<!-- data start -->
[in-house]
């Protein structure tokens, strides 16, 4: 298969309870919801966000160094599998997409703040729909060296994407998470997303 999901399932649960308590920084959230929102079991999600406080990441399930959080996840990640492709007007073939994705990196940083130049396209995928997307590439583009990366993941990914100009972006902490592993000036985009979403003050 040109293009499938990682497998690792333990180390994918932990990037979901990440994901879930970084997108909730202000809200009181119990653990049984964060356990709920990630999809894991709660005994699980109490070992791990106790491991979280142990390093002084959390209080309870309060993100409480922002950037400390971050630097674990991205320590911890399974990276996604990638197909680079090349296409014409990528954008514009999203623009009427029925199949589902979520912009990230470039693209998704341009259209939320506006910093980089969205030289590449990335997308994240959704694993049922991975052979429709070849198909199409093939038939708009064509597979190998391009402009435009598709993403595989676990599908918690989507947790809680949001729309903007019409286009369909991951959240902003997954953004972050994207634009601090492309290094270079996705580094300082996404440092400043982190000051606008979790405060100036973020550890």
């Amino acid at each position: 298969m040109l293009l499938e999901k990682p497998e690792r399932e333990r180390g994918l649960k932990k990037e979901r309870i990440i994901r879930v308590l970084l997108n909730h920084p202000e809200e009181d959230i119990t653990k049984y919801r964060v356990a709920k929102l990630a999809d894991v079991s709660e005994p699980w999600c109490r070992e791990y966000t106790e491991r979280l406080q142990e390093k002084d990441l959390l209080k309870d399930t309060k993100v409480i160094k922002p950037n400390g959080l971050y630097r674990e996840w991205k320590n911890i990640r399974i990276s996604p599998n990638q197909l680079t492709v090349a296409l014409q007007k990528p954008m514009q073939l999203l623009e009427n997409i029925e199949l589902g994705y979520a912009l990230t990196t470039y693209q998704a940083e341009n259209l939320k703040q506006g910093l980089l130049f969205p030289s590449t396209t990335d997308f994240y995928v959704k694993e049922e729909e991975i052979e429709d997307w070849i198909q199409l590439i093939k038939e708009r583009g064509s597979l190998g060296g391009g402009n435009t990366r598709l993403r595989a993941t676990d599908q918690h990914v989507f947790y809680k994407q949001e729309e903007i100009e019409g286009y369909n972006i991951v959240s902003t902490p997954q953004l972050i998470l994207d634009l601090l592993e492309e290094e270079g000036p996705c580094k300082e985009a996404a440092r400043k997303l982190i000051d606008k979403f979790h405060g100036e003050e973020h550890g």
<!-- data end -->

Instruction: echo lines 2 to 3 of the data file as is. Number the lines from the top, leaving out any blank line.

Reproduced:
């Protein structure tokens, strides 16, 4: 298969309870919801966000160094599998997409703040729909060296994407998470997303 999901399932649960308590920084959230929102079991999600406080990441399930959080996840990640492709007007073939994705990196940083130049396209995928997307590439583009990366993941990914100009972006902490592993000036985009979403003050 040109293009499938990682497998690792333990180390994918932990990037979901990440994901879930970084997108909730202000809200009181119990653990049984964060356990709920990630999809894991709660005994699980109490070992791990106790491991979280142990390093002084959390209080309870309060993100409480922002950037400390971050630097674990991205320590911890399974990276996604990638197909680079090349296409014409990528954008514009999203623009009427029925199949589902979520912009990230470039693209998704341009259209939320506006910093980089969205030289590449990335997308994240959704694993049922991975052979429709070849198909199409093939038939708009064509597979190998391009402009435009598709993403595989676990599908918690989507947790809680949001729309903007019409286009369909991951959240902003997954953004972050994207634009601090492309290094270079996705580094300082996404440092400043982190000051606008979790405060100036973020550890």
């Amino acid at each position: 298969m040109l293009l499938e999901k990682p497998e690792r399932e333990r180390g994918l649960k932990k990037e979901r309870i990440i994901r879930v308590l970084l997108n909730h920084p202000e809200e009181d959230i119990t653990k049984y919801r964060v356990a709920k929102l990630a999809d894991v079991s709660e005994p699980w999600c109490r070992e791990y966000t106790e491991r979280l406080q142990e390093k002084d990441l959390l209080k309870d399930t309060k993100v409480i160094k922002p950037n400390g959080l971050y630097r674990e996840w991205k320590n911890i990640r399974i990276s996604p599998n990638q197909l680079t492709v090349a296409l014409q007007k990528p954008m514009q073939l999203l623009e009427n997409i029925e199949l589902g994705y979520a912009l990230t990196t470039y693209q998704a940083e341009n259209l939320k703040q506006g910093l980089l130049f969205p030289s590449t396209t990335d997308f994240y995928v959704k694993e049922e729909e991975i052979e429709d997307w070849i198909q199409l590439i093939k038939e708009r583009g064509s597979l190998g060296g391009g402009n435009t990366r598709l993403r595989a993941t676990d599908q918690h990914v989507f947790y809680k994407q949001e729309e903007i100009e019409g286009y369909n972006i991951v959240s902003t902490p997954q953004l972050i998470l994207d634009l601090l592993e492309e290094e270079g000036p996705c580094k300082e985009a996404a440092r400043k997303l982190i000051d606008k979403f979790h405060g100036e003050e973020h550890g």